Get to know your doctors: primary care versus specialists
Most Americans seeking medical help know to see a physician but may not realize that physicians can vary greatly in the types of services they provide. Based on their medical specialties, physicians are grouped into two categories: primary care physicians and specialty physicians.
See our breakdown below to learn the key differences between the two and how they work together to optimize your health.
Primary Care Physicians
Many of your health needs can be addressed by a primary care physician (PCP). Trained in medical specialties like family medicine, internal medicine, and pediatrics, PCPs have broad knowledge of diseases and other ailments.
These physicians manage your overall health care and use their knowledge of your medical history to stay ahead of potential issues. In addition to diagnosing most health symptoms and prescribing medications, PCPs offer many forms of preventive care such as physicals, certain cancer screenings, STI screenings, vaccinations, and more.
It is essential to communicate with your PCP about anything that concerns your health. You may encounter various pieces of health information online or through word-of-mouth, but it is not a substitute for seeing a doctor with a comprehensive understanding of the human body.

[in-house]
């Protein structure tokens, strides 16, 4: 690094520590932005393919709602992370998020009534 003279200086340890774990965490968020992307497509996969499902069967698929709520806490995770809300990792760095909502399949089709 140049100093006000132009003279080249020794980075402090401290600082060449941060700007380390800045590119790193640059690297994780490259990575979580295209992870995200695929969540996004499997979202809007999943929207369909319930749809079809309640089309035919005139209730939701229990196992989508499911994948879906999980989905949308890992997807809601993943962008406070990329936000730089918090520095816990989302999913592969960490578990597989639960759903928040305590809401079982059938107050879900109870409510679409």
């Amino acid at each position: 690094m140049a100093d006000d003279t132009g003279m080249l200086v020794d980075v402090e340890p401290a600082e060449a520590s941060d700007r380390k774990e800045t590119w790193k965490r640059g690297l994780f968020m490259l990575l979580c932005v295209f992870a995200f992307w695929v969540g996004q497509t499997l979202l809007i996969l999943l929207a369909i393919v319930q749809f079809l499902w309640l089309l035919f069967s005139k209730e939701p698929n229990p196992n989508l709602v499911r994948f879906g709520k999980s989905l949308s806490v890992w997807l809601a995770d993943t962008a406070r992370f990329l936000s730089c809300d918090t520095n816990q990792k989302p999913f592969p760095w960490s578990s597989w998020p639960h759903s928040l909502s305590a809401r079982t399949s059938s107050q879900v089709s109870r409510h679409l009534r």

People with advanced health needs may be referred by a primary care physician to see a specialty physician, also known as a specialist. Common specialists include cardiologists, OB-GYNs, oncologists, pulmonologists, radiologists, and surgeons.
While PCPs have broad knowledge, specialists focus on the management of specific conditions and/or body systems. They work with your PCP to provide care based on their respective specialties. You may be referred to a specialist for conditions such as cancer, heart disease, reproductive issues, serious infections, and more.
An important thing to note is that medical specialties are determined by a physician’s postgraduate training and are unrelated to the physician’s medical degree. Both Medical Doctors (MDs) and Doctors of Osteopathic Medicine (DOs) must complete several years of residency training, with optional fellowship training, to practice in any given specialty.
Gabriella Vasile, DO, a dermatologist training to further sub-specialize in Mohs surgery and cosmetic dermatology, explains that both DOs and MDs participate in the same match system (NRMP) to match into residency programs and thus train side-by-side in the specialty of their choice.
Many osteopathic physicians choose to specialize, just like their allopathic (MD) counterparts, instead of going into primary care, says Dr. Vasile. As a DO, I recently completed residency in dermatology and chose to do a fellowship to sub-specialize in dermatologic surgery.
Being informed about a physician’s specialty can go a long way, as both primary care and specialty physicians have a role in your health care. To learn more about finding a physician, see our additional resources here.